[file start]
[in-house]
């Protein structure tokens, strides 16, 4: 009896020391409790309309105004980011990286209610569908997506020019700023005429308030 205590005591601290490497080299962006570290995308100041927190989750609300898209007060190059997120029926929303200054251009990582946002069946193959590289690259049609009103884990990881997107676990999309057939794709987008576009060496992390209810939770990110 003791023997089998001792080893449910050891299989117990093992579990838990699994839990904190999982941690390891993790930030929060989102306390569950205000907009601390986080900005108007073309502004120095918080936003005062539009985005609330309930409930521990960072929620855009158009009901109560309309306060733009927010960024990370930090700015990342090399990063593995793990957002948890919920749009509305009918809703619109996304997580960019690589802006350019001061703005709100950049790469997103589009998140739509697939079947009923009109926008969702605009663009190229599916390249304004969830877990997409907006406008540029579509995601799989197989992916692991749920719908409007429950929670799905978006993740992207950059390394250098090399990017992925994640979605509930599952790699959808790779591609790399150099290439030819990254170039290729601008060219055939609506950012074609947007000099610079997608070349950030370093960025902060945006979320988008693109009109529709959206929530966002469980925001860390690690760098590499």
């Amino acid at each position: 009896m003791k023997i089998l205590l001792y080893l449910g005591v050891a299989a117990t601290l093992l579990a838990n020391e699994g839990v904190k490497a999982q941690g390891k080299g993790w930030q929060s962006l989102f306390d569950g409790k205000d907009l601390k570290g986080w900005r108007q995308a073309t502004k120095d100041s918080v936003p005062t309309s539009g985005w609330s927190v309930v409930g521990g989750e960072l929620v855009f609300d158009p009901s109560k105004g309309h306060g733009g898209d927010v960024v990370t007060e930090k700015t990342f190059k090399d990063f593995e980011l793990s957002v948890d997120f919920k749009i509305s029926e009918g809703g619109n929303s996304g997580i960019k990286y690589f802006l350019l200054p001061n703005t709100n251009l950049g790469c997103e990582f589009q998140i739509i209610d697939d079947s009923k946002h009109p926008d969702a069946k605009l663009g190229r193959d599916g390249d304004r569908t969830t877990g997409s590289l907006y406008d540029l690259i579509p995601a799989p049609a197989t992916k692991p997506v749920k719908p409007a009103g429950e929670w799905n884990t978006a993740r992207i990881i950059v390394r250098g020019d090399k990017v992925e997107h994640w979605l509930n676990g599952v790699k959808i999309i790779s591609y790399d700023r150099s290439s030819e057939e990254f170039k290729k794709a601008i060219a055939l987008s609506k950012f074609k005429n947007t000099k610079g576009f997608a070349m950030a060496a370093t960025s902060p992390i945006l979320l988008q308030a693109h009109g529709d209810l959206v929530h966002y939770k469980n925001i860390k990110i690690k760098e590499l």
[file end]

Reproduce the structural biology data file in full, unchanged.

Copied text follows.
[in-house]
């Protein structure tokens, strides 16, 4: 009896020391409790309309105004980011990286209610569908997506020019700023005429308030 205590005591601290490497080299962006570290995308100041927190989750609300898209007060190059997120029926929303200054251009990582946002069946193959590289690259049609009103884990990881997107676990999309057939794709987008576009060496992390209810939770990110 003791023997089998001792080893449910050891299989117990093992579990838990699994839990904190999982941690390891993790930030929060989102306390569950205000907009601390986080900005108007073309502004120095918080936003005062539009985005609330309930409930521990960072929620855009158009009901109560309309306060733009927010960024990370930090700015990342090399990063593995793990957002948890919920749009509305009918809703619109996304997580960019690589802006350019001061703005709100950049790469997103589009998140739509697939079947009923009109926008969702605009663009190229599916390249304004969830877990997409907006406008540029579509995601799989197989992916692991749920719908409007429950929670799905978006993740992207950059390394250098090399990017992925994640979605509930599952790699959808790779591609790399150099290439030819990254170039290729601008060219055939609506950012074609947007000099610079997608070349950030370093960025902060945006979320988008693109009109529709959206929530966002469980925001860390690690760098590499």
């Amino acid at each position: 009896m003791k023997i089998l205590l001792y080893l449910g005591v050891a299989a117990t601290l093992l579990a838990n020391e699994g839990v904190k490497a999982q941690g390891k080299g993790w930030q929060s962006l989102f306390d569950g409790k205000d907009l601390k570290g986080w900005r108007q995308a073309t502004k120095d100041s918080v936003p005062t309309s539009g985005w609330s927190v309930v409930g521990g989750e960072l929620v855009f609300d158009p009901s109560k105004g309309h306060g733009g898209d927010v960024v990370t007060e930090k700015t990342f190059k090399d990063f593995e980011l793990s957002v948890d997120f919920k749009i509305s029926e009918g809703g619109n929303s996304g997580i960019k990286y690589f802006l350019l200054p001061n703005t709100n251009l950049g790469c997103e990582f589009q998140i739509i209610d697939d079947s009923k946002h009109p926008d969702a069946k605009l663009g190229r193959d599916g390249d304004r569908t969830t877990g997409s590289l907006y406008d540029l690259i579509p995601a799989p049609a197989t992916k692991p997506v749920k719908p409007a009103g429950e929670w799905n884990t978006a993740r992207i990881i950059v390394r250098g020019d090399k990017v992925e997107h994640w979605l509930n676990g599952v790699k959808i999309i790779s591609y790399d700023r150099s290439s030819e057939e990254f170039k290729k794709a601008i060219a055939l987008s609506k950012f074609k005429n947007t000099k610079g576009f997608a070349m950030a060496a370093t960025s902060p992390i945006l979320l988008q308030a693109h009109g529709d209810l959206v929530h966002y939770k469980n925001i860390k990110i690690k760098e590499l």